Blue Zones- A Culture of Living Longer

Blue Zones- A Culture of Living Longer

What factors do you attribute to your physical wellness? What steps do you take to maximize your health and lifespan?

For centuries, people have obsessed over longevity. Throughout the world, health and the human lifespan are viewed through a variety of lenses. Some consider environment and lifestyle to be a primary factor for longevity, while others focus on science and medicine. Spirituality is another way that groups interpret and enhance health. While the highest potential for human longevity probably lies within all of these concepts, we are often told that our health is predetermined by our genes. However, a Danish study on twins concluded that lifespan for individuals is only about 20% determined by genetics. This research suggests that there is significant potential for us to take control of our health and maximize our longevity through beneficial lifestyle practices.

Blue Zones is a study that was aided by National Geographic. The study has identified several communities throughout the world where people seem to have mastered the art of living longer. Researchers have found that these communities achieve the highest average lifespan, with more people living past the age of 100 than anywhere else in the world. So, what sets these communities apart from others? And since these Blue Zones occur throughout differing parts of the world, what commonalities do they share?

The Blue Zones study concludes that these long-lived communities share some significant traits, all predominantly driven by cultural identity and lifestyle. One such trait is dietary habit. All Blue Zone diets are dominated by plant-based meals, with little to no consumption of processed foods. Meat is part of the diet, but it is consumed sparingly. All of the groups drink coffee every day (coffee enthusiasts rejoice!). Similarly, most of the Blue Zone groups consume 1-2 servings of alcohol each day. People within these zones also share a similar philosophy about food intake. They dine in moderation, typically adhering to a tradition of eating until they feel 80% full. Many do not eat at night.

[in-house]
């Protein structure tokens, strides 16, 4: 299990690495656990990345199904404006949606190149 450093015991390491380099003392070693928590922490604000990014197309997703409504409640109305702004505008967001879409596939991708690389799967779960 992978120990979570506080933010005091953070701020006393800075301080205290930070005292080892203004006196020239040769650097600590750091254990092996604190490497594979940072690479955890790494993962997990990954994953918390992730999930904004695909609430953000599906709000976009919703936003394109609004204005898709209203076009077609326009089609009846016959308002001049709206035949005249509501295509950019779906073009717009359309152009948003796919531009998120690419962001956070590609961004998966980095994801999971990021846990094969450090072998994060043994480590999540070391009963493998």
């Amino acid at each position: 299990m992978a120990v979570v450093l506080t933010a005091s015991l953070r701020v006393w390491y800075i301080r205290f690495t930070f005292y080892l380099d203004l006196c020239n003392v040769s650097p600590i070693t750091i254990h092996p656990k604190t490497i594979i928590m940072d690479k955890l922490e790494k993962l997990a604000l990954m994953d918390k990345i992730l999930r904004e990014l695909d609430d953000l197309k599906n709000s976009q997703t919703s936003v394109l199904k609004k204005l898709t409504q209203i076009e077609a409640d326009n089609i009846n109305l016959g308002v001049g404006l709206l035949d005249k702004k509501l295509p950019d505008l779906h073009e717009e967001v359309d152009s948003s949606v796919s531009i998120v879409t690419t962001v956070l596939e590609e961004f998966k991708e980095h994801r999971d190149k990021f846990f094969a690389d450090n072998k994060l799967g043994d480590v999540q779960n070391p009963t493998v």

Another commonality within Blue Zones is a strong sense of purpose. Each of the groups enjoys a rich intrapersonal life where individuals are deeply identified with familial bonds. Psychological studies have long concluded that loneliness and dissociation are terrible for your health. In Blue Zones, communities tend to be smaller and people tend to stay active and connected within them. Where many societies bolster an individualist, isolationist mindset, Blue Zones are characterized by social cohesion. This trait appears to be a recipe for longer lifespans. For example, research suggests that Grandparents who frequently babysit their Grandchildren tend to live longer. Other studies show that an honest commitment to loved ones may lower disease and mortality risk for all family members, young and old. In Okinawa, Japan (a Blue Zone), social cohesion is so important that it has its own name, “Moais”- a group that is bound together for life.

Creating and honoring this deep sense of purpose likely empowers Blue Zoners not only to live longer, but to live with more vitality as well. In the United States, many adults experience a sharp decline in activity after retirement. Researchers believe that staying active after retirement could decrease your risk of mortality by as much as 10%. While numerous factors may contribute to this trend, it’s likely that many Americans experience a loss of fulfillment once their working days are over. Whether it’s through mastering a craft, raising a family, or tending to a farm, the Blue Zone study suggests that having a sense of purpose can increase the quality and length of life. Okinawans refer to it as “Ikigai”, or a reason to wake up in the morning.

Finally, people in Blue Zones always make time to quiet the mind, destress, and go inward. Stress is a known killer. It causes inflammation, chronic disease, and a myriad of other ailments that contribute to early death. Blue Zone populations practice mindfulness and stress management every day. The specific practice varies from place to place, but it is typically engrained in the sociocultural fabric. For example, Okinawans take time to honor their ancestors, while Seventh Day Adventists (another Blue Zone group), use prayer as a means of quieting the mind.

The Blue Zones study concludes that people could increase their lifespan by 10-12 years by adopting the right lifestyle practices. A closer look at Blue Zones may help us examine our own lifestyle practices and assess our connection to health, longevity, and wellness through new eyes.

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